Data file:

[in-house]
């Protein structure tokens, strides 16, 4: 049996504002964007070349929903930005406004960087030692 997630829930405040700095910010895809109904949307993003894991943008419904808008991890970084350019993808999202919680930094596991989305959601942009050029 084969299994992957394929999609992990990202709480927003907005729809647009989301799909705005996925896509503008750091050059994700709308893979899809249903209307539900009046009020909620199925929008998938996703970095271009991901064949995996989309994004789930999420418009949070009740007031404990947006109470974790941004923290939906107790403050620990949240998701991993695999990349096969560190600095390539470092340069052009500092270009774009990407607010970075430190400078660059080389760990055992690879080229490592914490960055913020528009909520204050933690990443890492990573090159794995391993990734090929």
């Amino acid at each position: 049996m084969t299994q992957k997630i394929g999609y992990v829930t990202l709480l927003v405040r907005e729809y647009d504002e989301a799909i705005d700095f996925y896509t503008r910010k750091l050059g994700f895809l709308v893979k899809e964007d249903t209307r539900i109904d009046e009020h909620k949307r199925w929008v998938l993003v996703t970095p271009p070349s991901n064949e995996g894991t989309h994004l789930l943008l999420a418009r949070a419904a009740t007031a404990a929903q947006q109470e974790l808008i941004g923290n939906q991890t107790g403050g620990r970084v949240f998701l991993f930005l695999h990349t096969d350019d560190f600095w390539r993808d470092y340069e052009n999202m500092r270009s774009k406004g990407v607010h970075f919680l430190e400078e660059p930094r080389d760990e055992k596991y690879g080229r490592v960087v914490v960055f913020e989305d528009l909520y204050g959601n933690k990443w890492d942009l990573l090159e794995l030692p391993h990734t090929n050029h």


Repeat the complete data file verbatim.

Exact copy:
[in-house]
């Protein structure tokens, strides 16, 4: 049996504002964007070349929903930005406004960087030692 997630829930405040700095910010895809109904949307993003894991943008419904808008991890970084350019993808999202919680930094596991989305959601942009050029 084969299994992957394929999609992990990202709480927003907005729809647009989301799909705005996925896509503008750091050059994700709308893979899809249903209307539900009046009020909620199925929008998938996703970095271009991901064949995996989309994004789930999420418009949070009740007031404990947006109470974790941004923290939906107790403050620990949240998701991993695999990349096969560190600095390539470092340069052009500092270009774009990407607010970075430190400078660059080389760990055992690879080229490592914490960055913020528009909520204050933690990443890492990573090159794995391993990734090929």
């Amino acid at each position: 049996m084969t299994q992957k997630i394929g999609y992990v829930t990202l709480l927003v405040r907005e729809y647009d504002e989301a799909i705005d700095f996925y896509t503008r910010k750091l050059g994700f895809l709308v893979k899809e964007d249903t209307r539900i109904d009046e009020h909620k949307r199925w929008v998938l993003v996703t970095p271009p070349s991901n064949e995996g894991t989309h994004l789930l943008l999420a418009r949070a419904a009740t007031a404990a929903q947006q109470e974790l808008i941004g923290n939906q991890t107790g403050g620990r970084v949240f998701l991993f930005l695999h990349t096969d350019d560190f600095w390539r993808d470092y340069e052009n999202m500092r270009s774009k406004g990407v607010h970075f919680l430190e400078e660059p930094r080389d760990e055992k596991y690879g080229r490592v960087v914490v960055f913020e989305d528009l909520y204050g959601n933690k990443w890492d942009l990573l090159e794995l030692p391993h990734t090929n050029h």